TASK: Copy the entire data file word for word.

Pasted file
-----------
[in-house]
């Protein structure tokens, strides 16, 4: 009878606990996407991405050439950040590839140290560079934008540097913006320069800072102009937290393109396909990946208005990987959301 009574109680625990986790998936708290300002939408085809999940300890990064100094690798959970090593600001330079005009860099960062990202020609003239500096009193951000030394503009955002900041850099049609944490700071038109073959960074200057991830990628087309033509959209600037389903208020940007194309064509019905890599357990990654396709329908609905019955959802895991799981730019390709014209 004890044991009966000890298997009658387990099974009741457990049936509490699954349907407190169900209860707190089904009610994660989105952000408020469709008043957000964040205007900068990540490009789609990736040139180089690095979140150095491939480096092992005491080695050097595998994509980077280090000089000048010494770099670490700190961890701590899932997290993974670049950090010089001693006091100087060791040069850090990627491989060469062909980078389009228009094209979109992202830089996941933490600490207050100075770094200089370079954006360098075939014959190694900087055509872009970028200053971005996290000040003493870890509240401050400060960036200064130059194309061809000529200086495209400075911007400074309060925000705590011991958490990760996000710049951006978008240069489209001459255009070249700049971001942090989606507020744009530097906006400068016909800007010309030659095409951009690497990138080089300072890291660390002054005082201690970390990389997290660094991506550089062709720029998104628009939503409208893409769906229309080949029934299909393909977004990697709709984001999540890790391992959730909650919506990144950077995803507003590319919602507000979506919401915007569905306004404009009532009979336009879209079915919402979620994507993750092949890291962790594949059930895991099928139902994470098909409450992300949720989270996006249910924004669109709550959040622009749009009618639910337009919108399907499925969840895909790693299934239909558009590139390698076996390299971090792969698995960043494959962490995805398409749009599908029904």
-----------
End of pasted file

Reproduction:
[in-house]
């Protein structure tokens, strides 16, 4: 009878606990996407991405050439950040590839140290560079934008540097913006320069800072102009937290393109396909990946208005990987959301 009574109680625990986790998936708290300002939408085809999940300890990064100094690798959970090593600001330079005009860099960062990202020609003239500096009193951000030394503009955002900041850099049609944490700071038109073959960074200057991830990628087309033509959209600037389903208020940007194309064509019905890599357990990654396709329908609905019955959802895991799981730019390709014209 004890044991009966000890298997009658387990099974009741457990049936509490699954349907407190169900209860707190089904009610994660989105952000408020469709008043957000964040205007900068990540490009789609990736040139180089690095979140150095491939480096092992005491080695050097595998994509980077280090000089000048010494770099670490700190961890701590899932997290993974670049950090010089001693006091100087060791040069850090990627491989060469062909980078389009228009094209979109992202830089996941933490600490207050100075770094200089370079954006360098075939014959190694900087055509872009970028200053971005996290000040003493870890509240401050400060960036200064130059194309061809000529200086495209400075911007400074309060925000705590011991958490990760996000710049951006978008240069489209001459255009070249700049971001942090989606507020744009530097906006400068016909800007010309030659095409951009690497990138080089300072890291660390002054005082201690970390990389997290660094991506550089062709720029998104628009939503409208893409769906229309080949029934299909393909977004990697709709984001999540890790391992959730909650919506990144950077995803507003590319919602507000979506919401915007569905306004404009009532009979336009879209079915919402979620994507993750092949890291962790594949059930895991099928139902994470098909409450992300949720989270996006249910924004669109709550959040622009749009009618639910337009919108399907499925969840895909790693299934239909558009590139390698076996390299971090792969698995960043494959962490995805398409749009599908029904």